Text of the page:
Book picks similar to
Through Music to the Self by Peter Michael Hamel
Trouble In Mind: Bob Dylan’s Gospel Years - What Really Happened
Clinton Heylin - 2017
I don’t just play around on the fringes.’ – Bob DylanIn 1979 there was… trouble in mind, and trouble in store for the ever-iconoclastic Dylan. But unlike in 1965-66, the artifactal afterglow – three albums in three years, Slow Train Coming, Saved and Shot of Love – barely reflected the explosion of faith and inspiration. One has to look elsewhere, and in Trouble In Mind, Clinton Heylin has; connecting the dots on the man’s gospel years by drawing on a wealth of new information, newly-found recordings and new interviews. His primary goal? To make the case for a wholesale re-evaluation of the music Bob Dylan produced in these inspiring times.
Dion: The Wanderer Talks Truth (Stories, Humor Music)
Dion DiMucci - 2011
He continued to make great music while slowly returning to his Catholic roots. His hard-won wisdom filters through his stories whether he's recalling how he went shopping with John Lennon and ended up on the cover of Sgt. Peppers Lonely Hearts Club Band or what it was like to travel in the Jim Crow South with Sam Cooke.Praise for Dion... "To this day nobody, nobody can rock like Dion."—Lou Reed "He always had the name that said it all...Dion."—Bruce Springsteen "If you want to hear a great singer, listen to Dion. His genius has never deserted him."—Bob DylanThe audio edition of this book can be downloaded via Audible.
Christgau's Consumer Guide: Albums of the '90s
Robert Christgau - 2000
It was a fertile era for new genres, from alt-rock to Afropop, hip hop to techno. Rock critic Robert Christgau's obsessive ear and authoritative pen have covered it all-over 3,800 albums graded and classified, from A+s to his celebrated turkeys and duds. A rich appendix section ensures that nothing's been left out-from "subjects for further research" to "everything rocks but nothing ever dies." Christgau's Consumer Guide is essential reading and reference for any dedicated listener.
I'm not dead... yet
Robby Benson - 2012
Benson’s goal with this memoir is to help patients and their loved ones get through surgery and recovery with knowledge and humor. Robby Benson wrote the book to “help readers and their families deal with all kinds of illnesses – it’s not heart specific. As baby boomers, our parents, and now our friends, loved ones and contemporaries are dealing with life-changing diagnoses – it’s a new chaos in our lives that we have to deal with. I hope to make readers laugh when at times it seems the events in our lives are overwhelming.”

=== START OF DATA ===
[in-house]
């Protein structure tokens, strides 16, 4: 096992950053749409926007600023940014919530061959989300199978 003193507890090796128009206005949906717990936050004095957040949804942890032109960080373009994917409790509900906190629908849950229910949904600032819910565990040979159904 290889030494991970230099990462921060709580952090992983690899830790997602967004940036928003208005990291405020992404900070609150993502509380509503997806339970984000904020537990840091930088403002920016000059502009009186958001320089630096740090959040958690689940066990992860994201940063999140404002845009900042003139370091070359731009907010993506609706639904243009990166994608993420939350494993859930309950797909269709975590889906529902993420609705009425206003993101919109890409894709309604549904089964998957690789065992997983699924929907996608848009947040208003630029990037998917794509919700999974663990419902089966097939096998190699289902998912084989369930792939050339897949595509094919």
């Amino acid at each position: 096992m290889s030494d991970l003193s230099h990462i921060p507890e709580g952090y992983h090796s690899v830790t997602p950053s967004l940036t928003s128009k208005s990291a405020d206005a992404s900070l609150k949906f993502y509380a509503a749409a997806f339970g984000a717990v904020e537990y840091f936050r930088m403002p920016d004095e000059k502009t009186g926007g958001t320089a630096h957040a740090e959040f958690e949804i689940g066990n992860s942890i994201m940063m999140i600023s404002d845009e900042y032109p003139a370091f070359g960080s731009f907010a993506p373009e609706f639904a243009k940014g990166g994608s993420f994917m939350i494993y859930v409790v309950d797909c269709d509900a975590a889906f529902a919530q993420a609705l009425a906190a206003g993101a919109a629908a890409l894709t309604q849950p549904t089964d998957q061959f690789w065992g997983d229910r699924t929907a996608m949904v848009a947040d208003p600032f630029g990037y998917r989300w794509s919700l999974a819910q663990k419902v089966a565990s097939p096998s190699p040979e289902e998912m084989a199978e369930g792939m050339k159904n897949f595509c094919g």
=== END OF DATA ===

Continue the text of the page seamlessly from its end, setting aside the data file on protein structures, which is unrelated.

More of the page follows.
I Saw God: The True Story of a Young Boy's Miraculous Return from Death
James Anderson - 2012
If that's you, read the astonishing true story of a young boy's deadly head-crushing injury and his three visits to Heaven....and your fears may vanish forever. Run over by a car at age five, Billy Anderson died three times prior to emergency surgery. Left in a vegetative coma after large portions of his damaged brain were removed, doctors gave him no hope to survive. But God had other plans - completely healing Billy only SIX days after his skull-shattering accident. Yet beyond the undeniably miraculous healing, little Billy was given a glimpse of heaven. Returning home just 13 days after his brush with death, Billy stunned his parents by telling them of his visits to heaven.... ''The doctors fixed my head, but God made me well. I saw God...and Jesus is coming.'' Now, through Billy's extraordinary journey, we have the blessed opportunity to learn what it's like to leave your body at death, to experience the majesty of Heaven and the electrifying presence of Jesus. As told by Bill's brother Jim, I Saw God will take you on an unforgettable reading adventure -- a comforting and inspiring revelation of God's mercy and grace... a story that will prepare you for eternity... a story that begs to be told.
Frédéric Chopin: A Life from Beginning to End
Hourly History - 2020
You can find his work being played with cherished delight by any budding pianist, and his music serves as a constant backdrop and mainstay for piano concertos worldwide. But what do we really know about Frédéric Chopin?A child prodigy, Frédéric Chopin was a transplant from Poland who took the artistic world of Paris by storm. He was never completely at ease in his surroundings, but he took the pain of an eternal outsider and used it as a transformative force not only in his life but in the lives of countless others to come. In this book, you will find the life and legacy of the composer and piano virtuoso Frédéric Chopin explored in full.
LCD Soundsystem's Sound of Silver